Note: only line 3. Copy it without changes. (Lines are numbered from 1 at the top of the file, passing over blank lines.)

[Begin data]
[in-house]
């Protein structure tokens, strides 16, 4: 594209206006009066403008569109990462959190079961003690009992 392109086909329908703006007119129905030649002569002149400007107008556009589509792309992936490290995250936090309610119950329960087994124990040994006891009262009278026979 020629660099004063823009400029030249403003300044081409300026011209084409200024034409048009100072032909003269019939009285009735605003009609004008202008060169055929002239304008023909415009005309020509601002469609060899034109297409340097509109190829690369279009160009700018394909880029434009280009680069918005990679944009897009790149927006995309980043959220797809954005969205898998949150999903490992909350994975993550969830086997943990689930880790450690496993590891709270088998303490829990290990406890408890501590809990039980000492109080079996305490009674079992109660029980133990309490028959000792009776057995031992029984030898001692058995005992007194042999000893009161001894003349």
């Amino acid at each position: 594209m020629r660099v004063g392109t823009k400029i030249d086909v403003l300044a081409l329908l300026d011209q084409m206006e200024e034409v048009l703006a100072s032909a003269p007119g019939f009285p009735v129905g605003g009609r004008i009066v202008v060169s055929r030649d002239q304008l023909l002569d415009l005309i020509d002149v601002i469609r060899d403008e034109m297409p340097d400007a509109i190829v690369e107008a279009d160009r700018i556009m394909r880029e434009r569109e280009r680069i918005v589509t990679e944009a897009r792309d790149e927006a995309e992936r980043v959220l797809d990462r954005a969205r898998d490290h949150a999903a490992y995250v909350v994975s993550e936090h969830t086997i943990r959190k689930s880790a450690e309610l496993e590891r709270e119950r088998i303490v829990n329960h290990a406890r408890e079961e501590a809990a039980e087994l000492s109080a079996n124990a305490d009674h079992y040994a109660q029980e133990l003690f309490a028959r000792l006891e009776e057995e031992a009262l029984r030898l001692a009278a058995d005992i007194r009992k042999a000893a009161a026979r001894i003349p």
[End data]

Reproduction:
């Amino acid at each position: 594209m020629r660099v004063g392109t823009k400029i030249d086909v403003l300044a081409l329908l300026d011209q084409m206006e200024e034409v048009l703006a100072s032909a003269p007119g019939f009285p009735v129905g605003g009609r004008i009066v202008v060169s055929r030649d002239q304008l023909l002569d415009l005309i020509d002149v601002i469609r060899d403008e034109m297409p340097d400007a509109i190829v690369e107008a279009d160009r700018i556009m394909r880029e434009r569109e280009r680069i918005v589509t990679e944009a897009r792309d790149e927006a995309e992936r980043v959220l797809d990462r954005a969205r898998d490290h949150a999903a490992y995250v909350v994975s993550e936090h969830t086997i943990r959190k689930s880790a450690e309610l496993e590891r709270e119950r088998i303490v829990n329960h290990a406890r408890e079961e501590a809990a039980e087994l000492s109080a079996n124990a305490d009674h079992y040994a109660q029980e133990l003690f309490a028959r000792l006891e009776e057995e031992a009262l029984r030898l001692a009278a058995d005992i007194r009992k042999a000893a009161a026979r001894i003349p």